Binding the internationals

Nieuws | de redactie
20 mei 2013 | The battle for brains is increasingly being fought by all nations. Today’s talents are tomorrows knowledge workers. Lector Jos Walenkamp (The Hague University) studied the key factors that make international students stay abroad after graduation.

Student migration has become an issue of strategic importance. The UNESCO Institute of Statistics shows that the number of globally mobile students is constantly increasing: up to 3.4 million students in 2009 in relation to 2.1 million in 2002. These figures are confirmed by the OECD that saw an increase by 77 per cent of the number of foreign students since 2000.

Beyond economic factors

In terms of international student mobility The Netherlands is no exception. While in 2006 35.092 international students were registered, the figure rose to over 58.000 in 2012.

This rise was accompanied by political analyses outlining that retaining 20 per cent of international students after their graduation would imply economic benefits worth €740 million. Investing in foreign talent was not just a demographic or long term smart move anymore. This awakened the interest of policy-makers who started looking into the factors that make foreign students want to stay in The Netherlands.

Marriage made easier

In the new ‘national pact’ on STEM-studies and careers industry and government concluded that they would invest more attention, money and ‘less regulation’ in attracting and keeping STEM-talents from all over the world. Recently the Dutch Social Economic Council warned the government for not giving enough or structural attention to attracting international talent.

In its latest issue the Dutch economic weekly ESB pointed out that in order to bind international talent, government should ease the rules for marriage and for family reunification.

“This topic has remained rather understudied”, says Jos Walenkamp, specialist in student mobility. He recently published a study of all the factors that can bind internationals. “Most theories focus on economics and familial factors in explaining migration, but also labour market factors, demographics, friendships, and educational or training incentives can play an important role.”

Rome or Amsterdam

Economic possibilities are of great importance to the internationals. But there are more and more varied factors. As one interviewee in the study stated: “If I would be offered a really nice job in Rome, there would be nothing that keeps me here […] but if I would find a challenging job here […] there is nothing that would drive me away either.”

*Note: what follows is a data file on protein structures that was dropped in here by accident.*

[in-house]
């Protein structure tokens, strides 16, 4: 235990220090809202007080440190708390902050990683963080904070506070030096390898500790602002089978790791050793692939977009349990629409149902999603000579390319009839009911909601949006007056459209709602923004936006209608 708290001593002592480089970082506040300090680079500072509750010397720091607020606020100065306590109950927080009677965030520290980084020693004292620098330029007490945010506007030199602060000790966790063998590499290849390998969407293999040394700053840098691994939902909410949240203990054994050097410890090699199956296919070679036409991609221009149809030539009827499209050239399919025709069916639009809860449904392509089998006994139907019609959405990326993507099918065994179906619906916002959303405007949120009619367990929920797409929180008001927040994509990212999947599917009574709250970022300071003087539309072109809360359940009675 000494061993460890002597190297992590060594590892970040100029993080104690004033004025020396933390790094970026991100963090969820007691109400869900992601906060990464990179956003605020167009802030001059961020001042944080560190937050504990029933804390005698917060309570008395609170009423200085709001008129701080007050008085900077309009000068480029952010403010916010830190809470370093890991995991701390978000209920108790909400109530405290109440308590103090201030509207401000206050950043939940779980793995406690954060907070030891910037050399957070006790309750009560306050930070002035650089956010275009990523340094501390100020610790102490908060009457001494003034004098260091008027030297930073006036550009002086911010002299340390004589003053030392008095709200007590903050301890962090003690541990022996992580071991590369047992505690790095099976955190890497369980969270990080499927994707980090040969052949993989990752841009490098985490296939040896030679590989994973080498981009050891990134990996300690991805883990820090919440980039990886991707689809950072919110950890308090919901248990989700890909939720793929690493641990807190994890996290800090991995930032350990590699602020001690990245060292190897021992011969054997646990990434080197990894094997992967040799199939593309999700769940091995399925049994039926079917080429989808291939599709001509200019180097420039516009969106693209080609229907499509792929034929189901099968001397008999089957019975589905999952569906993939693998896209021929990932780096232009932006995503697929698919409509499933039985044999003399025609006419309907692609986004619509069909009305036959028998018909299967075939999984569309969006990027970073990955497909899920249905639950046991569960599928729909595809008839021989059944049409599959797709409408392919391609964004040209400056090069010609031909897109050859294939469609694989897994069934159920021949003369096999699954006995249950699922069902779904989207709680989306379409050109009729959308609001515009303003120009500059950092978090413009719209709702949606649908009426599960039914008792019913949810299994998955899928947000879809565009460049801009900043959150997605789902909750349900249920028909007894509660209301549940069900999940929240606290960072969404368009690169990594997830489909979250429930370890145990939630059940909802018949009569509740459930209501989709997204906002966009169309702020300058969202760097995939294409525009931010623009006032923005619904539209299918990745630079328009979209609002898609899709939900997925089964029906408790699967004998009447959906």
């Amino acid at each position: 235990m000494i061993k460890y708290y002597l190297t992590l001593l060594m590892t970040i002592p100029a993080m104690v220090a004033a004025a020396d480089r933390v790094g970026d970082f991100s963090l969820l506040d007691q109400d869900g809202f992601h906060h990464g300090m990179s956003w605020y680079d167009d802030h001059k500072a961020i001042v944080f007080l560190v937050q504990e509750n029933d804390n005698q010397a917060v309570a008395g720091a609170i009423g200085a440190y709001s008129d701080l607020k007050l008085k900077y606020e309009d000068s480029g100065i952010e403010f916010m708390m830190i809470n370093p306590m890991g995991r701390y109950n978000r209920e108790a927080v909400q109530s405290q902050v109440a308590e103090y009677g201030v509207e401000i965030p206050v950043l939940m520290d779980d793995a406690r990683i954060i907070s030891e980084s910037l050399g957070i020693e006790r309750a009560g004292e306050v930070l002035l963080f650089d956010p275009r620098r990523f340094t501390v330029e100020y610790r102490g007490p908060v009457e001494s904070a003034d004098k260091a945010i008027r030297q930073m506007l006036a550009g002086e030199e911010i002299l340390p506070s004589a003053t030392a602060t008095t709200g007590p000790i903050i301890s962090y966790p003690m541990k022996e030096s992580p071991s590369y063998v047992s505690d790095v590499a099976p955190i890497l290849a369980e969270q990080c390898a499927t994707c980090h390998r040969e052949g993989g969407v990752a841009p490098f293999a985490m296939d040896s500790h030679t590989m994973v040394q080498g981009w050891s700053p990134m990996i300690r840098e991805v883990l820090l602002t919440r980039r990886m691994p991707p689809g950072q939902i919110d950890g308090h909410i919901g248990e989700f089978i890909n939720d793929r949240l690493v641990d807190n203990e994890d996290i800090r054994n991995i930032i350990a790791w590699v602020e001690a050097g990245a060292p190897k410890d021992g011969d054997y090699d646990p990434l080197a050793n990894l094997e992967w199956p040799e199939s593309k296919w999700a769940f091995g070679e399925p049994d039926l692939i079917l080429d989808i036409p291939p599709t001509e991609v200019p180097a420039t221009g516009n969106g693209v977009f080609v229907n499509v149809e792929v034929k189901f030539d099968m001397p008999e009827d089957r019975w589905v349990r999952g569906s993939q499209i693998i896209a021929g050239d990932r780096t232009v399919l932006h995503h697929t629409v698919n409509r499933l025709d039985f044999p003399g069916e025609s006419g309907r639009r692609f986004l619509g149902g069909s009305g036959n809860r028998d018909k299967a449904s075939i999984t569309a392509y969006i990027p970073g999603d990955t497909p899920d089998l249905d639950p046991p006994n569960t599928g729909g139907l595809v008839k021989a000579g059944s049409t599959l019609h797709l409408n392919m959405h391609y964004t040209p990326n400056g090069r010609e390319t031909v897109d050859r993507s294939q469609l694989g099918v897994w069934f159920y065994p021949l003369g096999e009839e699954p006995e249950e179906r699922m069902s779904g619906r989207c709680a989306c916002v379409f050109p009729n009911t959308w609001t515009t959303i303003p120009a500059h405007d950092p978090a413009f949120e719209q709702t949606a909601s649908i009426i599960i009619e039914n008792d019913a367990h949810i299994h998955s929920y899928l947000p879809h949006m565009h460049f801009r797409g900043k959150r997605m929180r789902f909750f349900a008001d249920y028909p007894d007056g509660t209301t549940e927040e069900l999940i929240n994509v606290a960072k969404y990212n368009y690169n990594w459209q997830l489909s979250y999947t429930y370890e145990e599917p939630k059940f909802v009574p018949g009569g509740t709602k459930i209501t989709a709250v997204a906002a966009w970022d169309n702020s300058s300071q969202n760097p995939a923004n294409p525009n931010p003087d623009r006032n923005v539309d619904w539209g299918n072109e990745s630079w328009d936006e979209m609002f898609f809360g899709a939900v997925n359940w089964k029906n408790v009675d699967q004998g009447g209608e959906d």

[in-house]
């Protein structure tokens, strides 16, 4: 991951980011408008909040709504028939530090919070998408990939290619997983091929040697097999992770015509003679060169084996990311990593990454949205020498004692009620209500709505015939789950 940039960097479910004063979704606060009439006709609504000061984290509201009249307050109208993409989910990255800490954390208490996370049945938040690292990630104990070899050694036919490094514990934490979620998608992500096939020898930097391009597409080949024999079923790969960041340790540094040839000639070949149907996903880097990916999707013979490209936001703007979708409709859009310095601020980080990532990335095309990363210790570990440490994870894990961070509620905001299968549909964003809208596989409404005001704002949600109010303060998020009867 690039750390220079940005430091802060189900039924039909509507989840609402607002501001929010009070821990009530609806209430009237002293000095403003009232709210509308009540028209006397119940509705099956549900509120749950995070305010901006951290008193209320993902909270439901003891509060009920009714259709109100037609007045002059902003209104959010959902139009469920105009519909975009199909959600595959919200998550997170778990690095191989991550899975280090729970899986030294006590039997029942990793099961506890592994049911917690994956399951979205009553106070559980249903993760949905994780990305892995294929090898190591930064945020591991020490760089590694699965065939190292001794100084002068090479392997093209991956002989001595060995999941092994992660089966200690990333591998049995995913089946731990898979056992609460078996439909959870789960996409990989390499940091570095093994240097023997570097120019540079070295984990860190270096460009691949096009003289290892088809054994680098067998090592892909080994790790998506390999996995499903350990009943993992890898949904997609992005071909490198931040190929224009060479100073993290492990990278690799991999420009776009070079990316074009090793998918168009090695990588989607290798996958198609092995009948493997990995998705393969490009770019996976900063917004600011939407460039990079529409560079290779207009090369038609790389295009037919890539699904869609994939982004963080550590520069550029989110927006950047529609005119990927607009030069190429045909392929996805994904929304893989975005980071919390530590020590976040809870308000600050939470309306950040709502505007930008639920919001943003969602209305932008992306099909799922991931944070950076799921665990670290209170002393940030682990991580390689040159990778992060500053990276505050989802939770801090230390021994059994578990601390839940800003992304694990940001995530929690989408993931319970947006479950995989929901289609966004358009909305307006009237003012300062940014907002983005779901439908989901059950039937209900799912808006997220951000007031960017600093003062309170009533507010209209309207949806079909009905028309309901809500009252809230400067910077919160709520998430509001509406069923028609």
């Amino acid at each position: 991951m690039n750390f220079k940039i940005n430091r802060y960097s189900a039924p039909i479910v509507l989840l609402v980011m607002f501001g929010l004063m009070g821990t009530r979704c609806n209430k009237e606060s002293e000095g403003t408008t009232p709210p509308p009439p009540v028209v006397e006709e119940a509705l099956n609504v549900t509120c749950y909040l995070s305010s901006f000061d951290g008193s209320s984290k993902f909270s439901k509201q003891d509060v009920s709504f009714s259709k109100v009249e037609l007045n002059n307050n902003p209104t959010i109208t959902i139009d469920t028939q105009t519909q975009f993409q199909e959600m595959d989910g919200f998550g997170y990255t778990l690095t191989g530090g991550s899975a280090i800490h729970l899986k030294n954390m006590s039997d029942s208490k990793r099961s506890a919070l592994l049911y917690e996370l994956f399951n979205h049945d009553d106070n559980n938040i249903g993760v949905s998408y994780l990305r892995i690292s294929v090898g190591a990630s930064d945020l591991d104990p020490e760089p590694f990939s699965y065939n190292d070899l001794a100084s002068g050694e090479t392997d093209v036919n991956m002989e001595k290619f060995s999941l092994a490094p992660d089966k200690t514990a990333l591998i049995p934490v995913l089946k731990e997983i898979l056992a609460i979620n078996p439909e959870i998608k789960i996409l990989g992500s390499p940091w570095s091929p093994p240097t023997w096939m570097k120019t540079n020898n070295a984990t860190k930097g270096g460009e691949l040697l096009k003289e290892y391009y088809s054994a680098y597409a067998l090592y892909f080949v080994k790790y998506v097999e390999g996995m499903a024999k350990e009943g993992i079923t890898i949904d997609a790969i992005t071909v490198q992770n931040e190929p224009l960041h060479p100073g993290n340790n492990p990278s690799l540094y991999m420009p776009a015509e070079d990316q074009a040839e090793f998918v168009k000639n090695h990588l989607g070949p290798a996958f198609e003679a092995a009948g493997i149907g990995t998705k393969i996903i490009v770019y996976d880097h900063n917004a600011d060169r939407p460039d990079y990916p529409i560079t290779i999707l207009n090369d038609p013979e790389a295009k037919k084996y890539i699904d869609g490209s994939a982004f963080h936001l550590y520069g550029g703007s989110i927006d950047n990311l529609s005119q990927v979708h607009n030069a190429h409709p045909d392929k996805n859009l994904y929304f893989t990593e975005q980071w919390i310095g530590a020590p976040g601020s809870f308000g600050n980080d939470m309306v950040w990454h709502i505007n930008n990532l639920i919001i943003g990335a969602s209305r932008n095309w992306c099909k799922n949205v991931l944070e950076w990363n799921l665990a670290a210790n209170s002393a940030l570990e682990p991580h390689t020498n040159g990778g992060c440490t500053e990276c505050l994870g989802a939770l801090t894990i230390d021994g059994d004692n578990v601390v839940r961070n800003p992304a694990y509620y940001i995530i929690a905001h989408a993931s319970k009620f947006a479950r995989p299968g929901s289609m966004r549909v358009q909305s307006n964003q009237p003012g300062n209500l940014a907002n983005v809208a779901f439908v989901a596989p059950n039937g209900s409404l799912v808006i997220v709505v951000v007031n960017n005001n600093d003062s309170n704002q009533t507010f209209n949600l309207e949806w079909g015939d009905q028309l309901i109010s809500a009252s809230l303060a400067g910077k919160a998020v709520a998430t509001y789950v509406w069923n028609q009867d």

The standard of living in The Netherlands is regarded as high by a vast majority of survey respondents (80.5 per cent). Dutch culture is perceived rather positive, though 18.2 per cent don’t feel welcome in the country. Some respondents also claimed that “contrarily to the popular presumption, the Netherlands is extremely intolerant” and that they feel seriously “underprivileged” as foreigners. Walenkamp shows that this negative remarks are often raised by participants with a Romanian and Bulgarian background.

What’s next?

The study shows that one of the critical factors for staying in The Netherlands after graduation is mastery of the Dutch language. “Here it seems that a majority would expect more support from the university. Some, but not all, departments do offer mandatory Dutch language courses. Interviewees wish that Dutch language courses should be a compulsory part of the curriculum of every international program.”

Another thing that international students expect from their university is better career counselling and concrete support in finding a job. “More than 80 per cent of the respondents did not agree that The Hague University of Applied Sciences sufficiently provides career counselling.”

The unclear recognition of HBO/UAS bachelor degrees might furthermore push students to leave the Netherlands for master studies, simply because their degree is not recognized by Dutch research universities.


  • Concerning the country specific aspects it seems that the most urgent problem is that a significant group of international students (those who do not enjoy all freedoms that come with the EU citizenship) feels underprivileged and excluded due to administrative burdens. As long as these students do face remarkable administrative issues, it seems unrealistic to motivate them to stay and work.
  • At a regional level problems are mainly related to housing. The quality and cost of accommodation has been criticized as unappealing by a good number of respondents regardless of their income.
  • On a personal level, it appears advisable to encourage international students to socialize more with the Dutch people. The same rationale can be extended to the classroom, where policies could promote the international classroom including Dutch students.
  • The two most prominent demands that could be addressed within universities are the availability of Dutch language courses and concrete career counselling. 

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